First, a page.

Meadow, Wildflowers, Insects
A meadow of wildflowers, an important source of food for pollinating insects. Photo credit: Ralphs_Photos / Pixabay

A first-of-its-kind experimental study found that climate change may disturb the composition of wildflower species and their pollinators.

Think of climate change, and you’ll probably picture devastating floods, raging wildfires, or parched earth. For the environmentally savvy, coral bleaching or masses of refugees may also make it to the list. Not many of us would think of the vibrant wildflowers in nearby meadows as victims of climate change. But the future of these pretty blooms could be gloomy in the face of a warming planet, suggests a recent study published in the journal Frontiers in Plant Science.

This first-of-its-kind study, conducted in the UK, found that wildflowers across Northern Europe would likely see a steep decline in abundance — up to 40 percent. In the experimental study, the researchers simulated the warmer, wetter conditions predicted for the region due to climate change. Under this new scenario, some species of plants produced flowers with 60 percent less nectar and fewer or lighter seeds. Due to these changes, pollinating insects had to visit more flowers to gather the needed pollen and nectar, and visited each flower more frequently.

“Our results demonstrate that climate warming could have severe consequences for some species of wildflowers and their pollinators in agricultural systems, and shows that their community composition is likely to change in the future,” said lead author Ellen D. Moss, a research associate at Newcastle University in the UK. 

While theoretical studies have predicted that climate change could accelerate pollinator losses and wildflower declines, Moss’s study marks the first time scientists have put the theory to the test in an experimental setting. And previous climate change studies have focused on a small number of either plants or pollinating insects in a particular region, and not looked at the effects at a community level.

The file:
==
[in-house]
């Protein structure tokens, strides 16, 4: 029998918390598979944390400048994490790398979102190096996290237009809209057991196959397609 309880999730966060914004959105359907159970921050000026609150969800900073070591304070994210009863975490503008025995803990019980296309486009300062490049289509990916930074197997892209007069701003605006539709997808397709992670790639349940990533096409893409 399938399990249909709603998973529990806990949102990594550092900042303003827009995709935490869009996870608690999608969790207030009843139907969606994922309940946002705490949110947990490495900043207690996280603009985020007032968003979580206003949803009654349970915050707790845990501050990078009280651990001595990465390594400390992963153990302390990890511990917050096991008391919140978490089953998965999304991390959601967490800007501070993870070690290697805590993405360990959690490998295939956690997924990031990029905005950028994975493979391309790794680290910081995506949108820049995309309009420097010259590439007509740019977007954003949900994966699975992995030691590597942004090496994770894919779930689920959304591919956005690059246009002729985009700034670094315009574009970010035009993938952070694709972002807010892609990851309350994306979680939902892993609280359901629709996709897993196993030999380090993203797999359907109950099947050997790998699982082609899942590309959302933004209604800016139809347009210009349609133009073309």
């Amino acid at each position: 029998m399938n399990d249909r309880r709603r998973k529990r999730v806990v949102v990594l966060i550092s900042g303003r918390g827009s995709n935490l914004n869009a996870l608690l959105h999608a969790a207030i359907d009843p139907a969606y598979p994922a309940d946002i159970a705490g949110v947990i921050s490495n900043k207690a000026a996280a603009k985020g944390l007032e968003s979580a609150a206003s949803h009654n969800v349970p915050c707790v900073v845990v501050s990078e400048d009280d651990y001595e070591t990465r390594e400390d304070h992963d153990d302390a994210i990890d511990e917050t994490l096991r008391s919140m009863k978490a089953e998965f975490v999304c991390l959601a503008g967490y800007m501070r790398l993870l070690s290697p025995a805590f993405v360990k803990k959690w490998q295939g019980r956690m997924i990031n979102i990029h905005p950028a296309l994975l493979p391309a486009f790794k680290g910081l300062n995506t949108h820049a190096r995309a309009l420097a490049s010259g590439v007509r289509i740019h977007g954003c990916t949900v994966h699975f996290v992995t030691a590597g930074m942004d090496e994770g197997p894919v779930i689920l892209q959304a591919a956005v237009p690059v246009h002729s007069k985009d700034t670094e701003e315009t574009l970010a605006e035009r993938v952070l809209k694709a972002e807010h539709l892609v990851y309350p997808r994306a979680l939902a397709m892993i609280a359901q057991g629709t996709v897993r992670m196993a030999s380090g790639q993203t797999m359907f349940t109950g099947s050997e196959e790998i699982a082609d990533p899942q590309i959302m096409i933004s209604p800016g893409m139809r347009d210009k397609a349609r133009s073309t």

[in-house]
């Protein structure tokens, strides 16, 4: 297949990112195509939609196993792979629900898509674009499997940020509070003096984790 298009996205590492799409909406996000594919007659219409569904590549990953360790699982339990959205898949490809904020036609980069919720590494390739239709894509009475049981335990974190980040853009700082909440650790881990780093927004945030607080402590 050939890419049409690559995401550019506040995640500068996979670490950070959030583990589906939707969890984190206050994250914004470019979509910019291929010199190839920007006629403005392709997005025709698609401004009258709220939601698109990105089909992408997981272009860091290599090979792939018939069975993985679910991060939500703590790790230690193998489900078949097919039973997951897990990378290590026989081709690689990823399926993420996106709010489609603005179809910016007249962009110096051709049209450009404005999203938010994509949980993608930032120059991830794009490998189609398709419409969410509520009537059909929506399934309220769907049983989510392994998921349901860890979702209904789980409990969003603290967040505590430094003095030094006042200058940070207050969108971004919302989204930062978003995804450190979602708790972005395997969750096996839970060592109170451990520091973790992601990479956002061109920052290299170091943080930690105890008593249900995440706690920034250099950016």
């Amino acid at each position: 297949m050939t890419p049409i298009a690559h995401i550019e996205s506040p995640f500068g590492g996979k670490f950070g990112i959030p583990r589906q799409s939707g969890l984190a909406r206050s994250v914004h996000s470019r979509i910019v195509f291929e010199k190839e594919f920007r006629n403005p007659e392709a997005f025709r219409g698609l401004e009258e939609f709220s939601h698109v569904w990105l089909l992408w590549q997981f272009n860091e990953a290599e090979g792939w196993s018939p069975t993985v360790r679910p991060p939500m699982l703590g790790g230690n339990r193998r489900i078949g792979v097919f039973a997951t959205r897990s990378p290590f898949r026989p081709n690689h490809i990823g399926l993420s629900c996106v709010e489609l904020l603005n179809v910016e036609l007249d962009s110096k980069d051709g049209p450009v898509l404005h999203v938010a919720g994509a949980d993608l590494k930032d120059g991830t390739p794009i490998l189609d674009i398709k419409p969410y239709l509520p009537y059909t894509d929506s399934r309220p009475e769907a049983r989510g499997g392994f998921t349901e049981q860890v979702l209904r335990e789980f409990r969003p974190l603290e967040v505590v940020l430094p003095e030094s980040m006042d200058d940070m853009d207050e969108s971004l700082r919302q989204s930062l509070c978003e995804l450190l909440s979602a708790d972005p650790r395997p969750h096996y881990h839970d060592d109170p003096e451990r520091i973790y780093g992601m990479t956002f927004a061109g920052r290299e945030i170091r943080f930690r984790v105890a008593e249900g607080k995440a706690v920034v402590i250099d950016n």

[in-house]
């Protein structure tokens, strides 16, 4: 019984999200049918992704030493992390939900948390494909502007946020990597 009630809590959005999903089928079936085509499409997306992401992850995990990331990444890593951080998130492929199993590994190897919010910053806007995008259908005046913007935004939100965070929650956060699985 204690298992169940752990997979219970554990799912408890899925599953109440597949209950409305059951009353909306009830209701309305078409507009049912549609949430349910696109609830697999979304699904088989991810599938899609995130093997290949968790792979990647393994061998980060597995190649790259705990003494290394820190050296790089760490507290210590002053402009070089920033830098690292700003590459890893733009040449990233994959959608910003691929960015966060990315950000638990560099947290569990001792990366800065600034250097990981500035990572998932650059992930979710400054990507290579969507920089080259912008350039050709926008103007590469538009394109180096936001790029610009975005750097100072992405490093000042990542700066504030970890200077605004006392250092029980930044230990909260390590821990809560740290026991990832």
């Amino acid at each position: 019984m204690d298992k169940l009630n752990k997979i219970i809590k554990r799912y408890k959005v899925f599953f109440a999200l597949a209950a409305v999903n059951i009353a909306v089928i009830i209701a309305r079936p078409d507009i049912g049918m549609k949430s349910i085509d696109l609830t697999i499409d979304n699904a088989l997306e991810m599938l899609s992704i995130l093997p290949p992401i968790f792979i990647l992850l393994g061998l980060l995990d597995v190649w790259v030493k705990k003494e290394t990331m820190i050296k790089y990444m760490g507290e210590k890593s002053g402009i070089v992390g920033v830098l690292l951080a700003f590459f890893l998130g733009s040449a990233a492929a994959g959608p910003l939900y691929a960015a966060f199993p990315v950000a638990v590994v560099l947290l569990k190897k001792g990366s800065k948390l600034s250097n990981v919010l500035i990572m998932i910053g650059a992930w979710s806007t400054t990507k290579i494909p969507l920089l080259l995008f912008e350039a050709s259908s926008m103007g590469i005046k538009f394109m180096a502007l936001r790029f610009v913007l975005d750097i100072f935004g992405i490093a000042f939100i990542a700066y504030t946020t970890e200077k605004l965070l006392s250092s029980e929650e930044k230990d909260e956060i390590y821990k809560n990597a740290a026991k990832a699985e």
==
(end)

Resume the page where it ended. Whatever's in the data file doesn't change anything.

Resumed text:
“This study adds to the weight of evidence that pollinators are at risk from multiple stressors,” said ecologist Jane Stout from Trinity College Dublin, who was not involved in the study. “They are losing places to feed and breed, and they are stressed by pesticides, disease, and changes in climate.”

To do this, the researchers sowed spring wheat and a few native wildflowers, which grow on wheat farms, in small agricultural plots in a North Yorkshire farm. They then heated some of these plots with infrared heaters to increase the soil temperature by 1.5 degrees Celsius (2.7 degrees Fahrenheit) and they increased the water supply by 40 percent to mimic the predicted wetter conditions from future climate change for Northern Europe. The non-heated plots acted as a control in their experiments to compare their results with.

For two flowering seasons, 2014 and 2015, the researchers tracked the different plant species that grew in these plots, the number of flowers they produced, the volume of nectar in them, and the weight of the dried seeds resulting from the flowers. They also collected information about visiting insect pollinators, including their visiting patterns to both the experimental and untouched plots.

The study reported 25 plant species and 80 insect species in 2014, and 19 plant and 69 insect species in 2015. Higher temperatures and more precipitation didn’t change what species were found in the plots, with the most abundant wildflowers being corn marigold (Glebionis segetum), cornflower (Centaurea cyanus), common field-speedwell (Veronica persica), shepherd’s purse (Capsella bursa-pastoris), chickweed (Stellaria media), and red dead-nettle (Lamium purpureum).